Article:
The Cottage Smallholder


stumbling self sufficiency in a small space

Inca huntingWe have just spent a nervous 25 minutes searching the garden for Inca. She is 21 months old and still “our puppy”. We realised that we hadn’t seen her for a while. Danny was cutting up our leftovers to divide amongst the dogs. There was a large gap in the attentive canine audience. Inca, the ultimate foodie, had vanished.

We called into the darkness of the garden. She is obedient and always answers.

Silence.

“She has escaped upstairs and is lying under our duvet.”
I went upstairs. The bed was empty.
Danny was still calling when I returned to the kitchen.
“Did you lift up the entire duvet?”

I was already reaching for a torch. The first port of call when searching for a lost dog is the pond. It’s reasonably big, approximately 28 feet long. Quito has fallen into it three times and, luckily, we have heard the splosh every time and pulled him out.

Inca is far more nimble but very short sighted. We are deep into the first rat poisoning foray, she could have spotted dying a rat by the pond and slipped in. Our pond is full of reeds and plants.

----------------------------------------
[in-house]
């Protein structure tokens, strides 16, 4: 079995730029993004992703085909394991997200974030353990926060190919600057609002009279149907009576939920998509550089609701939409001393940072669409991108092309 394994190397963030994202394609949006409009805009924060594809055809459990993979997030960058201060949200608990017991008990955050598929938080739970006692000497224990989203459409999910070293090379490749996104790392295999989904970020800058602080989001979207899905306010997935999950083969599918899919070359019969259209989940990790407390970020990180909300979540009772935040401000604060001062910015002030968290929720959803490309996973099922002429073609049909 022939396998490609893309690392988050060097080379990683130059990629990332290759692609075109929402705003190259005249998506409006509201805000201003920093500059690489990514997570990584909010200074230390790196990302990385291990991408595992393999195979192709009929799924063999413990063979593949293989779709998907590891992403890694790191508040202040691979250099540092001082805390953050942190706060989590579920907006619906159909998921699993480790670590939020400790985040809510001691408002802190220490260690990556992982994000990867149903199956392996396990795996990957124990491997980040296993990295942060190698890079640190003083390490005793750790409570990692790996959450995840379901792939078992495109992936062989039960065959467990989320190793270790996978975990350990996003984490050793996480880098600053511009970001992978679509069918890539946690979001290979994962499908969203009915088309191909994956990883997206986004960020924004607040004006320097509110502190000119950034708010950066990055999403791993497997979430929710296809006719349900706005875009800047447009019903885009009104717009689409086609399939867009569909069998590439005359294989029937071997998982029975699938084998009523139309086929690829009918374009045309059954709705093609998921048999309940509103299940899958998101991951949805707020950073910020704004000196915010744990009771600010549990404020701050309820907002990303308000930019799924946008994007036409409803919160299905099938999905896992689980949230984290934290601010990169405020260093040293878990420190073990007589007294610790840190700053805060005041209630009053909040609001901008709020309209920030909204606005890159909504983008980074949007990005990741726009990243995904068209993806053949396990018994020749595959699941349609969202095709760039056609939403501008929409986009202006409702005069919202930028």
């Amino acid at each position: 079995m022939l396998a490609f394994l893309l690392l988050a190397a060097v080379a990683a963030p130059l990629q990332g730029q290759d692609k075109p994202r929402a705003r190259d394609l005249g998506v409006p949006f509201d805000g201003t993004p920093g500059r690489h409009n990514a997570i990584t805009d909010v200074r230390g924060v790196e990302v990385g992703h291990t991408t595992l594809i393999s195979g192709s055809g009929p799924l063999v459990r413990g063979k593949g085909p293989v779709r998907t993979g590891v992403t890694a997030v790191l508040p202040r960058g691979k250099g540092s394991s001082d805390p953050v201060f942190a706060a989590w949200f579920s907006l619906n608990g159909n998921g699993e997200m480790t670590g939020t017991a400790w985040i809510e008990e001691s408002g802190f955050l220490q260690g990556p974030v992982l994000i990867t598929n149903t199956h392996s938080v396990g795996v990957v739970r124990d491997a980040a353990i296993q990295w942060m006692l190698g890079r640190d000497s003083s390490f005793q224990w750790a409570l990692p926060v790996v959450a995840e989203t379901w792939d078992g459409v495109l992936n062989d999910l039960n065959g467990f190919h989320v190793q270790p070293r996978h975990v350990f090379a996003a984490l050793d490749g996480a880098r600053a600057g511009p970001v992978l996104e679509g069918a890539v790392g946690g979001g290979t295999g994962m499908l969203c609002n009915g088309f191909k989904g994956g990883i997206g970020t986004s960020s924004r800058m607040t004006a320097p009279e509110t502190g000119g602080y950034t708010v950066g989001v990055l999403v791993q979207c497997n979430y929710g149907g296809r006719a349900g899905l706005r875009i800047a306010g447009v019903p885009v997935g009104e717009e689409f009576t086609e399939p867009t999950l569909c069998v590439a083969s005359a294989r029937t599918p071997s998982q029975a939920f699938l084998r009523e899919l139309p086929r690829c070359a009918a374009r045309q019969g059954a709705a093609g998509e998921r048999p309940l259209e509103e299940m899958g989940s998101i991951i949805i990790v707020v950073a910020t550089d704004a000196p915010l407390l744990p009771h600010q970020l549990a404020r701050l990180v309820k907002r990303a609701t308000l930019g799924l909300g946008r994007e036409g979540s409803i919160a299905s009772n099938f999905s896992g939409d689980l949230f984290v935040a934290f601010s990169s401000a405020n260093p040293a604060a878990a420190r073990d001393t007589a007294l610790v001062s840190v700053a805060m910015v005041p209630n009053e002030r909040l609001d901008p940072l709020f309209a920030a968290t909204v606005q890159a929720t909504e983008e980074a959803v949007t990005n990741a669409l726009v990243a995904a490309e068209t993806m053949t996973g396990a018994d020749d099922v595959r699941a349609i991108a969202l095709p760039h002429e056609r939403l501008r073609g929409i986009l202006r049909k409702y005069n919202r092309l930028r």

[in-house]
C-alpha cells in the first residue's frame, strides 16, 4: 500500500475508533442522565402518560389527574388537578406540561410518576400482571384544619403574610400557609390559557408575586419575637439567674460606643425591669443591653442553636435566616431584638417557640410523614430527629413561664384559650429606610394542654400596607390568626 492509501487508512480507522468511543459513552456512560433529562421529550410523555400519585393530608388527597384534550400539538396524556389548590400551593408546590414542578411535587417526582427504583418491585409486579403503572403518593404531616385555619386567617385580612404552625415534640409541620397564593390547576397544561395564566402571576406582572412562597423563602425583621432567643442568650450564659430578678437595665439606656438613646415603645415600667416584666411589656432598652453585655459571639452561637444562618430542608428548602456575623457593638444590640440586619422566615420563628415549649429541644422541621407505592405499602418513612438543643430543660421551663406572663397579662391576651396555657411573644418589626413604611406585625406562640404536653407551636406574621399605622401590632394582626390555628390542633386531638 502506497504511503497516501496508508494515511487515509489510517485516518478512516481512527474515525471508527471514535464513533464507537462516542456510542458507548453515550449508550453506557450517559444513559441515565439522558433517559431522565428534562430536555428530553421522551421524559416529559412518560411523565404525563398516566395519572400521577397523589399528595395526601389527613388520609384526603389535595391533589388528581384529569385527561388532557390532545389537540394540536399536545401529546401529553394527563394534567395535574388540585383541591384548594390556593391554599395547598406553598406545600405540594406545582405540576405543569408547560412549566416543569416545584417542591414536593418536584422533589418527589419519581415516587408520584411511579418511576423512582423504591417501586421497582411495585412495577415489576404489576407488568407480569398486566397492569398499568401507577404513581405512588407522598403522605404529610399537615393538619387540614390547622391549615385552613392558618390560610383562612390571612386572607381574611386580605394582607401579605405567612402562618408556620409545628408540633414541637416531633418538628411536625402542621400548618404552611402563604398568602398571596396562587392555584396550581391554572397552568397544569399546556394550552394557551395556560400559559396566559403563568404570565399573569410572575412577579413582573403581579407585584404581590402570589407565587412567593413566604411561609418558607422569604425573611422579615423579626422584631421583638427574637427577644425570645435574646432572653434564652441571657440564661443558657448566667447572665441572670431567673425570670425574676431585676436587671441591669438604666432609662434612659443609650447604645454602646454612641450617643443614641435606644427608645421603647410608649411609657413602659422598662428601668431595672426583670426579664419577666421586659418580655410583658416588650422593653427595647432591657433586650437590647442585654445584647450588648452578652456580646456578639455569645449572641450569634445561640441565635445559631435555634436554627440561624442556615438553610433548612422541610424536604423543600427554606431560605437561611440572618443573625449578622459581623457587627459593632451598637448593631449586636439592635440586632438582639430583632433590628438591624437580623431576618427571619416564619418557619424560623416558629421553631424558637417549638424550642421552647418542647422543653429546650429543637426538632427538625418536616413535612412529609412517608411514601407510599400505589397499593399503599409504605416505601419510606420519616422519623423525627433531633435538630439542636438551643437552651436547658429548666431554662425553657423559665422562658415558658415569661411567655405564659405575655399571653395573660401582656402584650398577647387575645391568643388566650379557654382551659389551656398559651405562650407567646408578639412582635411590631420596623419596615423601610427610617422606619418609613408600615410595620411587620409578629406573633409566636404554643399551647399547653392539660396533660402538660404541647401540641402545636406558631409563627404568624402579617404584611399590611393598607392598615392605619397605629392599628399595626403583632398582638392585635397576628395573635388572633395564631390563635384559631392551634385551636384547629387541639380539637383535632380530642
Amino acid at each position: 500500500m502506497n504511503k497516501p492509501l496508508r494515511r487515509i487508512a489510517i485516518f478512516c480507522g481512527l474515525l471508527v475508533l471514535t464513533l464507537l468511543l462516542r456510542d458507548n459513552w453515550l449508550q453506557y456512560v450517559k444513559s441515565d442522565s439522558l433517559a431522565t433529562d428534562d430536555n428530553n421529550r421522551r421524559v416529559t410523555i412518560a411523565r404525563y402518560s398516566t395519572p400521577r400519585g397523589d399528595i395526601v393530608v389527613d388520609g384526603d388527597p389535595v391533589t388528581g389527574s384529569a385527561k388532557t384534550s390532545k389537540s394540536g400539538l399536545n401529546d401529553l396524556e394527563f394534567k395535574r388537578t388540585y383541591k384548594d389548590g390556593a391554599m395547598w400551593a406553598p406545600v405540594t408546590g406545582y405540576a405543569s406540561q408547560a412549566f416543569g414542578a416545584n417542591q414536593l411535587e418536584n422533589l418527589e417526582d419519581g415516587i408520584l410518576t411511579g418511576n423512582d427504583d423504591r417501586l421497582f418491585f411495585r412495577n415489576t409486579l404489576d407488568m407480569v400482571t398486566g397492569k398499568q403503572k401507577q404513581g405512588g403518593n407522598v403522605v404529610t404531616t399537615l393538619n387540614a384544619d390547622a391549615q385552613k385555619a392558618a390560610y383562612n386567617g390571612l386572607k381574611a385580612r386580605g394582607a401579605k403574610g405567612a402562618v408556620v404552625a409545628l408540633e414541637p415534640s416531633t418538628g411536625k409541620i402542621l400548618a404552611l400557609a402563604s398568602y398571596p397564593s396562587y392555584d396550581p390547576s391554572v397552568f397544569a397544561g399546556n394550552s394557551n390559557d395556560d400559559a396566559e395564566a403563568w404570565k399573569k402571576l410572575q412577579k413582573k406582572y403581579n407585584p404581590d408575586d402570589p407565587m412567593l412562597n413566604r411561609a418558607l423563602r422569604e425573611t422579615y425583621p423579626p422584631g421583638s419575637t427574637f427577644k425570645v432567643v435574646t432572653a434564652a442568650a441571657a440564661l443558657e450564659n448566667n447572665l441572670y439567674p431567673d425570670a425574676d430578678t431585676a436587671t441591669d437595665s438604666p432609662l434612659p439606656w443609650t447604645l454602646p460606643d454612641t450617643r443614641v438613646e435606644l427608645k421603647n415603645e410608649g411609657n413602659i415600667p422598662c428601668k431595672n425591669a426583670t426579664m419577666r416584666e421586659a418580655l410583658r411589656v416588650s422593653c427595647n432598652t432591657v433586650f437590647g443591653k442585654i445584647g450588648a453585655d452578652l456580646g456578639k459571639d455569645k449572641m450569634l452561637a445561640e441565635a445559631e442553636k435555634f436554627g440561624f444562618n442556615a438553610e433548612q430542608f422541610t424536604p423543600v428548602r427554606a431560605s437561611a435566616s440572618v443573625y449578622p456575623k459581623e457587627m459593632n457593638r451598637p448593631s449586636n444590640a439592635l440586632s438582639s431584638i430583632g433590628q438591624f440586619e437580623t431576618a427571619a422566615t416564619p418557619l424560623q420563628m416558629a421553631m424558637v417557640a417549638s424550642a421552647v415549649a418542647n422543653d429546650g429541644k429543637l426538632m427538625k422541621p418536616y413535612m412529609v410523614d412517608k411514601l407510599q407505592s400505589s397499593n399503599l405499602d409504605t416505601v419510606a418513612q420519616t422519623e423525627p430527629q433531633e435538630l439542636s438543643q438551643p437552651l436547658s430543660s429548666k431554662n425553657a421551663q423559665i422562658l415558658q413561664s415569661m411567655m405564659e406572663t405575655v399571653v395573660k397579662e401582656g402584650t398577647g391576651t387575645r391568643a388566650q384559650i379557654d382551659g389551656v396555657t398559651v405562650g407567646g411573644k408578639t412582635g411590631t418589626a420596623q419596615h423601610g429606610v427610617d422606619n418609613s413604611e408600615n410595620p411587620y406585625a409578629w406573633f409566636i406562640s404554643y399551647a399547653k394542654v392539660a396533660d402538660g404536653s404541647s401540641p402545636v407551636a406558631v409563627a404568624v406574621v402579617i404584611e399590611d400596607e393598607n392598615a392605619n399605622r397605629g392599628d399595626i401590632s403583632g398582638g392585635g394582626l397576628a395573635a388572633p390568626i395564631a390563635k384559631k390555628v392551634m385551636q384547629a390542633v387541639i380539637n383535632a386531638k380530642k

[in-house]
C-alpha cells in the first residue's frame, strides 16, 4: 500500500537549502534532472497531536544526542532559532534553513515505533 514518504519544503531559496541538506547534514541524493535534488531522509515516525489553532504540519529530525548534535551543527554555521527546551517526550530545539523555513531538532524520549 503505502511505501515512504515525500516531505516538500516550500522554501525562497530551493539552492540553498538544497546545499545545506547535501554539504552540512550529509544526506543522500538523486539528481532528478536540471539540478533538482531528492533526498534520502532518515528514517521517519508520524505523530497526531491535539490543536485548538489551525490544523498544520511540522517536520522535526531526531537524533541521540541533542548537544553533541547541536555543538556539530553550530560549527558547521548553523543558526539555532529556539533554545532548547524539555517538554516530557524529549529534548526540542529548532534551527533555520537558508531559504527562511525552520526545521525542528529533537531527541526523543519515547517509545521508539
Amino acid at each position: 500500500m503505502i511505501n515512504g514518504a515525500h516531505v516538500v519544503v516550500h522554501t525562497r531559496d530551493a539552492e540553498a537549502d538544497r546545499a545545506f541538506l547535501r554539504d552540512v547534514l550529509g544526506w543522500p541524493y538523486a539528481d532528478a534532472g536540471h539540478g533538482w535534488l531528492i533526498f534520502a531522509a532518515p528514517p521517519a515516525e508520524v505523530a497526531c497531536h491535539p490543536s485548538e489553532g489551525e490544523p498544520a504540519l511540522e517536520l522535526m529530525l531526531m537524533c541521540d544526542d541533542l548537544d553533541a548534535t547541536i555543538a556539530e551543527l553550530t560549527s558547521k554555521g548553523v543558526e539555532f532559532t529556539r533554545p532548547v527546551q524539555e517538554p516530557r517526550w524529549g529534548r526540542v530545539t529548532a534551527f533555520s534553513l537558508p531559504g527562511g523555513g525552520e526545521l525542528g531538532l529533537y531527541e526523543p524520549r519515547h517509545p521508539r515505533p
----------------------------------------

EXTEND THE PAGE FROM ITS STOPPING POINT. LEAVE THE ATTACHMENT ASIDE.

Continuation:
Danny examined it carefully whilst I rushed to the small newt pond, near the chicken run. This is a still pond and has caught many intrepid dogs as the surface is full of giant lily leaves and looks just like a large round border. When Dr Q was just six months old he nearly met his end there. By now, Inca had been missing for over an hour.

“Perhaps she has dug her way out of the garden and finally escaped?”
200 yards away, an old car’s brakes momentarily screeched as it took the sharp bend on the road in front of the house a bit too fast.

The lost dog situation is rare and the unspoken rule seems to be: never mention the worst. As we walked up the garden, Danny suggested the barn.
“I know that I went in there just before I fed the dogs, to fetch the frozen peas. But let’s just check.”

Inca loves to join us on any foray into the garden. In daylight all Min Pins make up a posse. After dark, It’s just Inca rushing ahead and dallying until we catch up. Companionable and reassuring.

There was a slight resistance when I opened the barn door.

Inca shot out, like a fat black comma. Perhaps she had been sampling the sloe gin. The other dogs would bark if they were locked in but Inca suffers in silence.

The relief was immense.


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11 Comments